The Body Resilient

“This is the room”, I thought to myself. A seascape painting on the wall, a sofa, a desk, a box of tissues. “This is the room where they tell you that you have cancer”.

When I left the house that morning, it was a typical day in the life of a working mother of four. I made lunches, dropped the kids off at school, and went to the Pilates studio for a couple of hours before heading to my mammogram.  Life was full and I was busy.

“We won’t get the results for a couple of days, but from my experience, I am 99% sure it is cancer”, the doctor said in his unwaveringly calm manner.

In that inconceivable instant, my entire world shifted.  I was a healthy 39-year-old woman. I ate well, used natural medicine, and was a Pilates instructor for goodness sake! Health was my identity. Did none of that matter?  How were my kids going to handle this? How was I going to survive financially? Was I going to survive at all?  The tension crept into my neck and shoulders and my breath caught in my throat. My chest felt alien.  My thoughts were scattered as I drowned in disillusionment and chaos in body, mind, and spirit.

Fast forward now, to where I made the most significant realization of my journey. The human body is astoundingly resilient.  Humans adapt. In fact, our ability to adapt is the greatest evolutionary advantage we have used to survive the millennia.

Our fascial network – our interconnected malleable matrix, which supports and entwines all of our biological bits and pieces – functions as a system of resilience and responsiveness.  My body was going through a lot, chemotherapy, mastectomy, radiation- but the body is designed to respond to any stressors and forces it encounters.  Armed with this reminder, I turned to the essentials – movement, breath, and community – to guide my slow and sometimes discouraging journey to feel whole again.

Along with Pilates, I practice Qigong, an ancient form of movement designed to move energy (qi) through the pathways of the body (meridians).  Modern movement science suggests that through patterns of compressing, tensing, and releasing, our fascia squeezes and pumps these meridians, along with our tissues and vessels, and provides the hydraulic action to move lymph. The harmonious flow of energy and fluid hydrates tissues and removes cellular waste. Simply put, movement heals. By focusing on restoring the resilience of my body, I also nourished resilience in my spirit.

Here are some tools I use to restore tissue resiliency and mobility of the upper system for myself and other breast cancer survivors.

Keep the breath slow and smooth, through the nose, and without force.

Upper Axis Release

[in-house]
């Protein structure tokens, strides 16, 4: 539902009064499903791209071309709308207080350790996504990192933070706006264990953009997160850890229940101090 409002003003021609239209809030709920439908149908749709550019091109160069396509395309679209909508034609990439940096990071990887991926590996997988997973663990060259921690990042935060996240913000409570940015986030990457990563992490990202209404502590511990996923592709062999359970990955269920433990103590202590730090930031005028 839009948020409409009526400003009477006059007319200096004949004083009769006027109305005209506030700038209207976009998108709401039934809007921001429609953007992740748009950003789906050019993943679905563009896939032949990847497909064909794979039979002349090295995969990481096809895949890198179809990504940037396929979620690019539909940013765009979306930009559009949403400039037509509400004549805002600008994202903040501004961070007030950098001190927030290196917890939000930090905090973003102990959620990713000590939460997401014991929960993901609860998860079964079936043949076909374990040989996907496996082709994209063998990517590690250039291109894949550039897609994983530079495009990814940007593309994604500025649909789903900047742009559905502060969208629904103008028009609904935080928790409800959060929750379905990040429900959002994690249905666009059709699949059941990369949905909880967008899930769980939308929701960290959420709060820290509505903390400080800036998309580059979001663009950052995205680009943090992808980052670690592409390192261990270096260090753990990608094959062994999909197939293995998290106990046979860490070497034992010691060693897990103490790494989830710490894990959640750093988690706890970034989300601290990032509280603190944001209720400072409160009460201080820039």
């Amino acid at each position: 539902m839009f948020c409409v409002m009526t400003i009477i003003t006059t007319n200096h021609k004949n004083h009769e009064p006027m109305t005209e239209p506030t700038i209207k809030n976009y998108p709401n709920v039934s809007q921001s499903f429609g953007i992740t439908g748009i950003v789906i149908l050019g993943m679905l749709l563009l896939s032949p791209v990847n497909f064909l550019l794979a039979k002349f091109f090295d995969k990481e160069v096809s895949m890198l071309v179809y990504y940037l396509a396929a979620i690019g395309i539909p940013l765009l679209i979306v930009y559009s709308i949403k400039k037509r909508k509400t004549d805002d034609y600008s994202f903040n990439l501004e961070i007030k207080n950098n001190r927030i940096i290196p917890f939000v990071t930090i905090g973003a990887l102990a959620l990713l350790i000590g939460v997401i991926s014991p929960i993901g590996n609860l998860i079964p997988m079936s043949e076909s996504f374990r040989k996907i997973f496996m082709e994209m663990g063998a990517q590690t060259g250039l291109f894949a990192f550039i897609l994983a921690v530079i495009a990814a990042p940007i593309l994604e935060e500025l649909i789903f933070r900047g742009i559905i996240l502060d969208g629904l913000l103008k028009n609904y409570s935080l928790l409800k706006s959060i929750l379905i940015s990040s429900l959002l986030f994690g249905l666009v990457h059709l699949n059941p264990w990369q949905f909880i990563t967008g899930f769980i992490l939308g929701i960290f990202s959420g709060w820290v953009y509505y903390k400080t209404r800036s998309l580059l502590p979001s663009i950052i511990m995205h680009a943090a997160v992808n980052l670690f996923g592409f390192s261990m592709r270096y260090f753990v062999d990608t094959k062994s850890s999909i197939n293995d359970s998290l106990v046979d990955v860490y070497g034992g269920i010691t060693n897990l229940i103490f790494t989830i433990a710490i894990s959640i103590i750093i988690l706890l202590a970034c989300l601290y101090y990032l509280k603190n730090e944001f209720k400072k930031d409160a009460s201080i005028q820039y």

Position: “Goal Post” arms. *opt. elbows can lower to “W-shape”


Drawing the Bow (from Eight Silk Brocades Qigong)

Opens the lungs and benefits neck, chests, and shoulders.

Position: “Horse stance” *opt. seated

  • Index finger points up while the middle and thumb connect. Other hand pulls in a fist as if drawing a bow. Eyes focus on index finger.
  • INHALE- Tense and hold
  • EXHALE- release the hands and relax, soften.
  • Glide the arms to the other side.

*repeat 3-5 slow meditative reps


Meridian-Stretch Mermaid

Enhance traditional mermaid with meridian stretches! This variation massages the liver and spleen, while stretching the meridians in the hands and side body

  • Look at extended arm. Flex hand down and up
  • Palm up, bring fingers towards the ear, like holding a tray
  • Shave across the head and imagine pressing the palm into the opposite wall. Stretch the pinky and hold the tension before stretching to the other side.

Jennifer has been teaching Pilates since 1997. Intrigued by the variety of approaches to the work, Jennifer set on a quest to study with as many master teachers as possible to solve this “pilates puzzle.” All these teachers, both classical and contemporary, influence her work and build her Pilates toolbox, along with strong influence from modalities such as yoga and qigong, and the resilience and perspectives derived from breast cancer survivorship. With a strong background in musculoskeletal and fascial anatomy along with eastern body-mind modalities, Jennifer views each individual body through a holistic lens. She believes the spirit of any movement system lies in the understanding of the person rather than the exercise. Jennifer is a certified White Tiger Qigong instructor and is currently pursuing a degree in Biocultural Anthropology, with a focus on human evolution and health. She believes, “By looking to the past and to the ways different cultures throughout history have viewed human health, we can understand the evolution of the human body and what it means to live at our potential”. Jennifer is an experienced presenter, sharing her passion for movement at conferences and platforms such as Pilates Method Alliance, Pilates on Tour, and Fusion Pilates and in publications (, Pilates Style, and As a mother of 4, Jennifer is grateful for the physical and mental strength and flexibility her movement practice has helped her to achieve. You can contact her or schedule a class at



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